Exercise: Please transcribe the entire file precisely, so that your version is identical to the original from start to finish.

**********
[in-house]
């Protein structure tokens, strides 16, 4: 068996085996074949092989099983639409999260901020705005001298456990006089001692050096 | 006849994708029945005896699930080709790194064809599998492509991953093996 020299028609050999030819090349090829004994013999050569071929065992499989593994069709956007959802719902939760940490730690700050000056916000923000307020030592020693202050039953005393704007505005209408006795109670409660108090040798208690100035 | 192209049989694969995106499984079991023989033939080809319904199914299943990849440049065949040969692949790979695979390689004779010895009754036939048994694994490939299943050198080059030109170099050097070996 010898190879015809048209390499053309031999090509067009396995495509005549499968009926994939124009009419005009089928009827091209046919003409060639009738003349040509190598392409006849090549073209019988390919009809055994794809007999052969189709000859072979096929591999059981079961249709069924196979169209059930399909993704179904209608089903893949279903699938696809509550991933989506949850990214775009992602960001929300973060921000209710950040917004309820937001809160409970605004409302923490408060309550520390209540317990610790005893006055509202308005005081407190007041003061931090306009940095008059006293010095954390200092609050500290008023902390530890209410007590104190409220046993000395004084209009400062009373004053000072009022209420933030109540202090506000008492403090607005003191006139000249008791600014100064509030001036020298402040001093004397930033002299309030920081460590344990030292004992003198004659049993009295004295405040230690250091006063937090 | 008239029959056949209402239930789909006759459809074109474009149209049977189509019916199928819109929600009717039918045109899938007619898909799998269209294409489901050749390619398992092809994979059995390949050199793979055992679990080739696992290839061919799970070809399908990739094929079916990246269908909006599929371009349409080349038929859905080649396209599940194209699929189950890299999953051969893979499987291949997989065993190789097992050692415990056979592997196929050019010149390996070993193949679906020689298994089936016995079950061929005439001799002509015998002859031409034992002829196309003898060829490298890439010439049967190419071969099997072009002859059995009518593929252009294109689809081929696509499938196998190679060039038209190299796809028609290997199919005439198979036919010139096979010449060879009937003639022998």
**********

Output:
[in-house]
């Protein structure tokens, strides 16, 4: 068996085996074949092989099983639409999260901020705005001298456990006089001692050096 | 006849994708029945005896699930080709790194064809599998492509991953093996 020299028609050999030819090349090829004994013999050569071929065992499989593994069709956007959802719902939760940490730690700050000056916000923000307020030592020693202050039953005393704007505005209408006795109670409660108090040798208690100035 | 192209049989694969995106499984079991023989033939080809319904199914299943990849440049065949040969692949790979695979390689004779010895009754036939048994694994490939299943050198080059030109170099050097070996 010898190879015809048209390499053309031999090509067009396995495509005549499968009926994939124009009419005009089928009827091209046919003409060639009738003349040509190598392409006849090549073209019988390919009809055994794809007999052969189709000859072979096929591999059981079961249709069924196979169209059930399909993704179904209608089903893949279903699938696809509550991933989506949850990214775009992602960001929300973060921000209710950040917004309820937001809160409970605004409302923490408060309550520390209540317990610790005893006055509202308005005081407190007041003061931090306009940095008059006293010095954390200092609050500290008023902390530890209410007590104190409220046993000395004084209009400062009373004053000072009022209420933030109540202090506000008492403090607005003191006139000249008791600014100064509030001036020298402040001093004397930033002299309030920081460590344990030292004992003198004659049993009295004295405040230690250091006063937090 | 008239029959056949209402239930789909006759459809074109474009149209049977189509019916199928819109929600009717039918045109899938007619898909799998269209294409489901050749390619398992092809994979059995390949050199793979055992679990080739696992290839061919799970070809399908990739094929079916990246269908909006599929371009349409080349038929859905080649396209599940194209699929189950890299999953051969893979499987291949997989065993190789097992050692415990056979592997196929050019010149390996070993193949679906020689298994089936016995079950061929005439001799002509015998002859031409034992002829196309003898060829490298890439010439049967190419071969099997072009002859059995009518593929252009294109689809081929696509499938196998190679060039038209190299796809028609290997199919005439198979036919010139096979010449060879009937003639022998």